Would you like to access teaching points and more information on this topic?

Improve Content - Become an Author or Editor and get free access to the entire database, free eBooks, as well as free CME/CE as it becomes available. If interested, please click on "Sign Up" to register.

Purchase- Want immediate access to questions, answers, and teaching points? They can be purchased above at Apps and eBooks.


Sign Up
A 17-year-old female presents to the emergency department with two days of vomiting, abdominal pain, and bloody diarrhea. In questioning him, she notes that he recently returned from a trip to the Louisiana coast where she visited a friend and says they ate a large quantity of seafood, including some raw oysters. Which of the following is the most likely infectious agent causing her current issue?



Click Your Answer Below


Would you like to access teaching points and more information on this topic?

Improve Content - Become an Author or Editor and get free access to the entire database, free eBooks, as well as free CME/CE as it becomes available. If interested, please click on "Sign Up" to register.

Purchase- Want immediate access to questions, answers, and teaching points? They can be purchased above at Apps and eBooks.


Sign Up

Gastrointestinal Bleeding - References

References

Wuerth BA,Rockey DC, Changing Epidemiology of Upper Gastrointestinal Hemorrhage in the Last Decade: A Nationwide Analysis. Digestive diseases and sciences. 2018 May     [PubMed]
Ghassemi KA,Jensen DM, Lower GI bleeding: epidemiology and management. Current gastroenterology reports. 2013 Jul     [PubMed]
Longstreth GF, Epidemiology of hospitalization for acute upper gastrointestinal hemorrhage: a population-based study. The American journal of gastroenterology. 1995 Feb     [PubMed]
Lanas A,Perez-Aisa MA,Feu F,Ponce J,Saperas E,Santolaria S,Rodrigo L,Balanzo J,Bajador E,Almela P,Navarro JM,Carballo F,Castro M,Quintero E, A nationwide study of mortality associated with hospital admission due to severe gastrointestinal events and those associated with nonsteroidal antiinflammatory drug use. The American journal of gastroenterology. 2005 Aug     [PubMed]
Dusold R,Burke K,Carpentier W,Dyck WP, The accuracy of technetium-99m-labeled red cell scintigraphy in localizing gastrointestinal bleeding. The American journal of gastroenterology. 1994 Mar     [PubMed]
Funaki B, Endovascular intervention for the treatment of acute arterial gastrointestinal hemorrhage. Gastroenterology clinics of North America. 2002 Sep     [PubMed]
Walker TG, Acute gastrointestinal hemorrhage. Techniques in vascular and interventional radiology. 2009 Jun     [PubMed]
Oakland K,Jairath V,Uberoi R,Guy R,Ayaru L,Mortensen N,Murphy MF,Collins GS, Derivation and validation of a novel risk score for safe discharge after acute lower gastrointestinal bleeding: a modelling study. The lancet. Gastroenterology     [PubMed]
Qaseem A,Humphrey LL,Fitterman N,Starkey M,Shekelle P, Treatment of anemia in patients with heart disease: a clinical practice guideline from the American College of Physicians. Annals of internal medicine. 2013 Dec 3     [PubMed]
Duggan JM, Gastrointestinal hemorrhage: should we transfuse less? Digestive diseases and sciences. 2009 Aug     [PubMed]
Roberts SE,Button LA,Williams JG, Prognosis following upper gastrointestinal bleeding. PloS one. 2012     [PubMed]
Strate LL,Ayanian JZ,Kotler G,Syngal S, Risk factors for mortality in lower intestinal bleeding. Clinical gastroenterology and hepatology : the official clinical practice journal of the American Gastroenterological Association. 2008 Sep     [PubMed]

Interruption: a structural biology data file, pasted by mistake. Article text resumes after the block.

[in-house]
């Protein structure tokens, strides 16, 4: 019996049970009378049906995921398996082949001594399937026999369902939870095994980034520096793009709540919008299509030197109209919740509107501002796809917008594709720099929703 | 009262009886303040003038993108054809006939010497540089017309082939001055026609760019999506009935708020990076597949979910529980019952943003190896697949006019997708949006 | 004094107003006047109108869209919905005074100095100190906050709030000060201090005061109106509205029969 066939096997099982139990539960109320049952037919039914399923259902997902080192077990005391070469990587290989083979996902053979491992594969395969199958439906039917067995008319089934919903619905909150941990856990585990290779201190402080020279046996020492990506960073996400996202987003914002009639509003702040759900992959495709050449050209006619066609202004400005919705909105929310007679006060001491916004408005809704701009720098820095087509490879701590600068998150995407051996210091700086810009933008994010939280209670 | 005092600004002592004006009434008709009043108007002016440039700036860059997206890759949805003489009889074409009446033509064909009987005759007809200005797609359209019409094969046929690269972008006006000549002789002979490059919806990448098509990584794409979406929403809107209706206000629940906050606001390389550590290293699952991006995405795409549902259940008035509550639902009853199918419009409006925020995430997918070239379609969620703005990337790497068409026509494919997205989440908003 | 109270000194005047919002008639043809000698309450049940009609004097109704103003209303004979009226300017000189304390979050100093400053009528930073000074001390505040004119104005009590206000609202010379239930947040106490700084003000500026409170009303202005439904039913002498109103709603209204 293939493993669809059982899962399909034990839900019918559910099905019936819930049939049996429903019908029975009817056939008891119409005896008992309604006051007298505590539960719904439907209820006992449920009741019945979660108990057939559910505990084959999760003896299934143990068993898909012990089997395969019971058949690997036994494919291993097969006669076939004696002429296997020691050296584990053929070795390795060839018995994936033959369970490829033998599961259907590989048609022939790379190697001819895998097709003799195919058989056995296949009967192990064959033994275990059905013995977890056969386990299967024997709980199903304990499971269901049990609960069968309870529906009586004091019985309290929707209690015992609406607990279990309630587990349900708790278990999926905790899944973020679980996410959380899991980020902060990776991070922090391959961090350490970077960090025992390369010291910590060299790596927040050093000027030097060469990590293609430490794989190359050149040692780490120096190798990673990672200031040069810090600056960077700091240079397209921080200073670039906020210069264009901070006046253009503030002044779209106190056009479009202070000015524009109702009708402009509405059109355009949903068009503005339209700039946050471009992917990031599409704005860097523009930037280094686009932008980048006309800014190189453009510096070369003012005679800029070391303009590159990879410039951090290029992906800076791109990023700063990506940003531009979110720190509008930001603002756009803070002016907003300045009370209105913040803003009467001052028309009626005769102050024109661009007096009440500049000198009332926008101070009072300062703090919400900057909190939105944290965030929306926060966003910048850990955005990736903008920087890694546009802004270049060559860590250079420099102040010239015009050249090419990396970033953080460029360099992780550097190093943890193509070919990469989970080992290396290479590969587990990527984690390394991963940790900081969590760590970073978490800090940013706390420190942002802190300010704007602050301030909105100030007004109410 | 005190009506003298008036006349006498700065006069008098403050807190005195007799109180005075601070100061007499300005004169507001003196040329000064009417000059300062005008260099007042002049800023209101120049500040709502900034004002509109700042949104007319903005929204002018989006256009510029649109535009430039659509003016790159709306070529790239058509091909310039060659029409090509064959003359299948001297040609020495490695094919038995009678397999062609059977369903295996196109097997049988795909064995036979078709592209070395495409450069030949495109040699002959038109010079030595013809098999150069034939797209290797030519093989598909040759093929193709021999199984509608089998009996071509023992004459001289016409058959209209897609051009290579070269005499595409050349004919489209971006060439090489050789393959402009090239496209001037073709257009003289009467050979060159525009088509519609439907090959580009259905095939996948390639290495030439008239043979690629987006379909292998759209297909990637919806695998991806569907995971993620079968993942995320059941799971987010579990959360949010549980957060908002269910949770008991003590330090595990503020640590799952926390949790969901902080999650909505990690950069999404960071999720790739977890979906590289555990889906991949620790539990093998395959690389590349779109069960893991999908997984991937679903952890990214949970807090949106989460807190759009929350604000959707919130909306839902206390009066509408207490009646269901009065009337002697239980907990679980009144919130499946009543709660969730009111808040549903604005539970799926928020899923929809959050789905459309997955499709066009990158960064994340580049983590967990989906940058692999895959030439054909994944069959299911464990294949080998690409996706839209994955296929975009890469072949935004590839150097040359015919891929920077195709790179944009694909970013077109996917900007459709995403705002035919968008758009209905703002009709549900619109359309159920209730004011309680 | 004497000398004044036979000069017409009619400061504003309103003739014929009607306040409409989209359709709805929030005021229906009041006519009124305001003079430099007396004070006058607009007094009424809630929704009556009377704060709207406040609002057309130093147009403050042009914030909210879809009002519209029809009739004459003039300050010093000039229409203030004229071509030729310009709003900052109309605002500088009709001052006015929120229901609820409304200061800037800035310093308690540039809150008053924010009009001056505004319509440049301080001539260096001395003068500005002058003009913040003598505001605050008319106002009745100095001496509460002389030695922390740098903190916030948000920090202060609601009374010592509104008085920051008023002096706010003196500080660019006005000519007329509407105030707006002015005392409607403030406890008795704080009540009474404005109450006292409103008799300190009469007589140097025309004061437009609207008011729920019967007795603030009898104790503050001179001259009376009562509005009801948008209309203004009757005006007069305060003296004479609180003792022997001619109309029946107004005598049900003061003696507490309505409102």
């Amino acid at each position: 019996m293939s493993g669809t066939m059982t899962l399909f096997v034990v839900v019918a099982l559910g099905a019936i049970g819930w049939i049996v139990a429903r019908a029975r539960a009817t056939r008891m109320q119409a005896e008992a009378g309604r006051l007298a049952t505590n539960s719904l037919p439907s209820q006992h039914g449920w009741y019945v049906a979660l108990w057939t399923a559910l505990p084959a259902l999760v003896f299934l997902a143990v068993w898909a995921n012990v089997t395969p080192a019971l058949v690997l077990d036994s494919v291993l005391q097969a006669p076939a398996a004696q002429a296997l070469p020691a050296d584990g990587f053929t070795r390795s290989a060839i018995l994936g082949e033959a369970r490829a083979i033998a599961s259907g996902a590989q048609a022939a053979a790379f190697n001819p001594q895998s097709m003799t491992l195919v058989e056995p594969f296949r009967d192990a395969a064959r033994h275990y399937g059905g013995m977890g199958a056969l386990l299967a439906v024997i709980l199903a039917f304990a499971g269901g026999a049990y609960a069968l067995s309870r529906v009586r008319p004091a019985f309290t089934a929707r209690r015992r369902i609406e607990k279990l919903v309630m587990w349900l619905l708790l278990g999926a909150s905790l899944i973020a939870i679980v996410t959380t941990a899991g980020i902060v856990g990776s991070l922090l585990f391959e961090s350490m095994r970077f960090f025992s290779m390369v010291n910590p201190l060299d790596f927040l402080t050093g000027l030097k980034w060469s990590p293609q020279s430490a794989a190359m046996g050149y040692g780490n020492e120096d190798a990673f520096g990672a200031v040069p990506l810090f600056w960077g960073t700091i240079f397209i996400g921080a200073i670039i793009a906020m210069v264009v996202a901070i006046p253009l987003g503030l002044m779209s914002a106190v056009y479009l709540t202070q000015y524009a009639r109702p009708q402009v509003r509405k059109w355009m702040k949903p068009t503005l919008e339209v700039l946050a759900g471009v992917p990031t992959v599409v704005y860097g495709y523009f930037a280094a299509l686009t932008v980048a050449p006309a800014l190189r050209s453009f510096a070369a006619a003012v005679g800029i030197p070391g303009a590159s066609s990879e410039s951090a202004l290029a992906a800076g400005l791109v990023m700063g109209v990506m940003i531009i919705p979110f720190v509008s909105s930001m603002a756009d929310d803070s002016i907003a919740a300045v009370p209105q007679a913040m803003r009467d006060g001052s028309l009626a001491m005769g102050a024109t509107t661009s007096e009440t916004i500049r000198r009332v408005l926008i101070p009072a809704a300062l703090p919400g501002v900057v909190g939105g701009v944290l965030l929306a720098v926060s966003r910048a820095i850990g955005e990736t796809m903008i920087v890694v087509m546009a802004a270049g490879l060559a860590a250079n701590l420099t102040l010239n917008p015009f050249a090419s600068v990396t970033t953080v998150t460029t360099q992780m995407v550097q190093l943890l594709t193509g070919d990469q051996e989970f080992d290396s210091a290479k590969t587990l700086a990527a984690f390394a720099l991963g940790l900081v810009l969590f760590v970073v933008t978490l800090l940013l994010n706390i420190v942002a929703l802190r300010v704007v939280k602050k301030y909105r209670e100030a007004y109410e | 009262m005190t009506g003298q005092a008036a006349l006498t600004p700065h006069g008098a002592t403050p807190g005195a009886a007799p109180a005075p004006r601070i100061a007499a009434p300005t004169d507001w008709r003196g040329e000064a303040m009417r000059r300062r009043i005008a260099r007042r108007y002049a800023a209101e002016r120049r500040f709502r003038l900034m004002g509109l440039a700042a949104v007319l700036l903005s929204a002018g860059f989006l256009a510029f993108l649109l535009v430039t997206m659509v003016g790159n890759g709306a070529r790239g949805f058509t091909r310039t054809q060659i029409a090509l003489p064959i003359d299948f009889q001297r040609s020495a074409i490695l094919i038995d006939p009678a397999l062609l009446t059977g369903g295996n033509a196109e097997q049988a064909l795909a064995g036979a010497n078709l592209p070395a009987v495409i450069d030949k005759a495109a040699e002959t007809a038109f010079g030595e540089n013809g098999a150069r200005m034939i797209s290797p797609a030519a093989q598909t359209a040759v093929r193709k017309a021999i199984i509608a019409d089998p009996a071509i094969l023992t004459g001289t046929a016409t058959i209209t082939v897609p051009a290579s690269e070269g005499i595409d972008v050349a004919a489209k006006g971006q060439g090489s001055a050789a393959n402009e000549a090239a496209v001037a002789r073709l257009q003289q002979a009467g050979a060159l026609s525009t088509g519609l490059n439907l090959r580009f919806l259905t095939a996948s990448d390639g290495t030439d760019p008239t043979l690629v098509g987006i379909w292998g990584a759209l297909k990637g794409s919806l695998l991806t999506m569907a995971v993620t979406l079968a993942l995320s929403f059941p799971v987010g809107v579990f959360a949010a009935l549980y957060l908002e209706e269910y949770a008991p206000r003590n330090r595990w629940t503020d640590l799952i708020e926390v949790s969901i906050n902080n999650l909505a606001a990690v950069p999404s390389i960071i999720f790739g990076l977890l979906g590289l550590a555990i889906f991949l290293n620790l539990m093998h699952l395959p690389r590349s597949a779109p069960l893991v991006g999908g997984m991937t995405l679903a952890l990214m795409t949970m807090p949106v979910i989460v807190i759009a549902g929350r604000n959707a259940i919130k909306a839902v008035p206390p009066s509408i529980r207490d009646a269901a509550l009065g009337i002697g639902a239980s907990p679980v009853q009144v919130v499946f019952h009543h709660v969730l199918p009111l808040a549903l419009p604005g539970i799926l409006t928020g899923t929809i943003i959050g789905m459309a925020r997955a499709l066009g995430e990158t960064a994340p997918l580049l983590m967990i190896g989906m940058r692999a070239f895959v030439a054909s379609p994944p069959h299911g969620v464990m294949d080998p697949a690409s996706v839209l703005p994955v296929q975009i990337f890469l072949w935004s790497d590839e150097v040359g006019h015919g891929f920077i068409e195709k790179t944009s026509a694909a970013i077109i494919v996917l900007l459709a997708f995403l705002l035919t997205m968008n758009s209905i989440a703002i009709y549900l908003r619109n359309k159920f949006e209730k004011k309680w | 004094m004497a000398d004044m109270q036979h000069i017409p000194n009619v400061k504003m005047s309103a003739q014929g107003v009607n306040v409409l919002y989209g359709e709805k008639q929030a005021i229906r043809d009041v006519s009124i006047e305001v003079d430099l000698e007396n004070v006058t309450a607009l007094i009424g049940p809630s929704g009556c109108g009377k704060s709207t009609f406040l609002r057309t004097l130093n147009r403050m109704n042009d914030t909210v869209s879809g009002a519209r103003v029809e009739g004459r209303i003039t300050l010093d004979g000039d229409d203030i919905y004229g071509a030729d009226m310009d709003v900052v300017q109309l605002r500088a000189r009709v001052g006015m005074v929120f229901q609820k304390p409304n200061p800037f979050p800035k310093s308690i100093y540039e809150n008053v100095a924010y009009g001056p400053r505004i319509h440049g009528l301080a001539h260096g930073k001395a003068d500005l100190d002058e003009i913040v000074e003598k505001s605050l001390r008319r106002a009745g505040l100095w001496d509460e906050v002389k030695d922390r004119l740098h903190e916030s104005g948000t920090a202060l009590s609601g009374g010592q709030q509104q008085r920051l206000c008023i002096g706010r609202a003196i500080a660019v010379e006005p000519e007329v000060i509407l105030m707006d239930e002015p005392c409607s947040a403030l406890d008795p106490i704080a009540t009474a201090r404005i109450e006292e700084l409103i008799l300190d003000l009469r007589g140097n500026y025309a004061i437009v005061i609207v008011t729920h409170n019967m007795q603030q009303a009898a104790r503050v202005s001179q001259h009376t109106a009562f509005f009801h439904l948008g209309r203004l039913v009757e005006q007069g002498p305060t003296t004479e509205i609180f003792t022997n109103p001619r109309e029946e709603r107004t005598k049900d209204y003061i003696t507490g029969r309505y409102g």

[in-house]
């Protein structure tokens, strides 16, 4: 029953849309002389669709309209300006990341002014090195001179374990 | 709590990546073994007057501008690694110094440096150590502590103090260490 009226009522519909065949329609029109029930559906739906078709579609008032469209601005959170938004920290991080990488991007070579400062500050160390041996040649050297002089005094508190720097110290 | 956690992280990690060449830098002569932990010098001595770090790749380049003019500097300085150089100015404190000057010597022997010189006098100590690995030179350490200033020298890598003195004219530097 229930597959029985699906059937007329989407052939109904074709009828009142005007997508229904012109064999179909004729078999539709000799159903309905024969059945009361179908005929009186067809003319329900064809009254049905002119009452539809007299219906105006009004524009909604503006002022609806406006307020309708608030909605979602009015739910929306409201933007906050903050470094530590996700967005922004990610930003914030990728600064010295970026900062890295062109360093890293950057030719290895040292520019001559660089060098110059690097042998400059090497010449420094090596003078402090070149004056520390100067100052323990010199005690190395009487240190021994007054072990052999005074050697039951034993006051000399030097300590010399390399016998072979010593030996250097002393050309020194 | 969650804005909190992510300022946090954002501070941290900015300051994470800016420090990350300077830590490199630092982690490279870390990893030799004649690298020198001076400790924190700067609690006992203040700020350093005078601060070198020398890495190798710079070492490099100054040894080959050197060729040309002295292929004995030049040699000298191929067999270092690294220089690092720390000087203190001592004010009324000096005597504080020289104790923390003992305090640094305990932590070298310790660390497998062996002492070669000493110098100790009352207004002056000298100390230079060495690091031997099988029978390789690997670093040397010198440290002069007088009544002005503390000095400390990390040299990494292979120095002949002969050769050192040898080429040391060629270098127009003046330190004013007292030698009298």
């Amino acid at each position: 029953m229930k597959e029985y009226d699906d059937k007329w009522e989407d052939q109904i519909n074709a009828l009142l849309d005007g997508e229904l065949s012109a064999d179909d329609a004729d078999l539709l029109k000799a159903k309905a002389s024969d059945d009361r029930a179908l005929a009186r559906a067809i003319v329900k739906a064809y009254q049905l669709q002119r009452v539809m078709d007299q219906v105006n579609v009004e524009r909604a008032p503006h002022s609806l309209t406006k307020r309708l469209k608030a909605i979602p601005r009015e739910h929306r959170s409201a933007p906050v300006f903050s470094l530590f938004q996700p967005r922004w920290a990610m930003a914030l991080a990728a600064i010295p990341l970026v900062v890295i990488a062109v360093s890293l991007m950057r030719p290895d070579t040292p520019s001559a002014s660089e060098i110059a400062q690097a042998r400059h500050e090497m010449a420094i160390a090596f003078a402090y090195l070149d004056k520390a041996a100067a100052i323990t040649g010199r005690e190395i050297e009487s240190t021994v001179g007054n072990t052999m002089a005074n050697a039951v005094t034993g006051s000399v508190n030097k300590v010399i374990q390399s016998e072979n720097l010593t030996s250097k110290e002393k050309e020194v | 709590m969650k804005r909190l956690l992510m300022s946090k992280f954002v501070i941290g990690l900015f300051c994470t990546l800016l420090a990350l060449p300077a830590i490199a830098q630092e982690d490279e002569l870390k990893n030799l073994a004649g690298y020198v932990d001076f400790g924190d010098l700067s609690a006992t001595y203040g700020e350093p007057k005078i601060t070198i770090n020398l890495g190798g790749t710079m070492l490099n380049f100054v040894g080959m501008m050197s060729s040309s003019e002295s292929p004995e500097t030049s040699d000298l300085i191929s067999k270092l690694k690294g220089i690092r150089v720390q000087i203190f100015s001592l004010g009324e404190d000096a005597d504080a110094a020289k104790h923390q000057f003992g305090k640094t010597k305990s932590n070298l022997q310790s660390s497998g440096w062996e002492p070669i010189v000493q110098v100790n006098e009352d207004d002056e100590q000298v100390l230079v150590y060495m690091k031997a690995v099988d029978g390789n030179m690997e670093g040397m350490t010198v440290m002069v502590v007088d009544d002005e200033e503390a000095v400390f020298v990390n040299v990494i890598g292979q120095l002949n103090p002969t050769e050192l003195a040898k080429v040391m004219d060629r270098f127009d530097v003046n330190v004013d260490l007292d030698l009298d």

Lee YT,Walmsley RS,Leong RW,Sung JJ, Dieulafoy's lesion. Gastrointestinal endoscopy. 2003 Aug     [PubMed]
Weston AP, Hiatal hernia with cameron ulcers and erosions. Gastrointestinal endoscopy clinics of North America. 1996 Oct     [PubMed]
Wynick D,Polak JM,Bloom SR, Somatostatin and its analogues in the therapy of gastrointestinal disease. Pharmacology     [PubMed]

Disclaimer

The intent of StatPearls is to provide practice questions and explanations to assist you in identifying and resolving knowledge deficits. These questions and explanations are not intended to be a source of the knowledge base of all of medicine, nor is it intended to be a board or certification review of Pediatric-Infectious Diseases. The authors or editors do not warrant the information is complete or accurate. The reader is encouraged to verify each answer and explanation in several references. All drug indications and dosages should be verified before administration.

StatPearls offers the most comprehensive database of free multiple-choice questions with explanations and short review chapters ever developed. This system helps physicians, medical students, dentists, nurses, pharmacists, and allied health professionals identify education deficits and learn new concepts. StatPearls is not a board or certification review system for Pediatric-Infectious Diseases, it is a learning system that you can use to help improve your knowledge base of medicine for life-long learning. StatPearls will help you identify your weaknesses so that when you are ready to study for a board or certification exam in Pediatric-Infectious Diseases, you will already be prepared.

Our content is updated continuously through a multi-step peer review process that will help you be prepared and review for a thorough knowledge of Pediatric-Infectious Diseases. When it is time for the Pediatric-Infectious Diseases board and certification exam, you will already be ready. Besides online study quizzes, we also publish our peer-reviewed content in eBooks and mobile Apps. We also offer inexpensive CME/CE, so our content can be used to attain education credits while you study Pediatric-Infectious Diseases.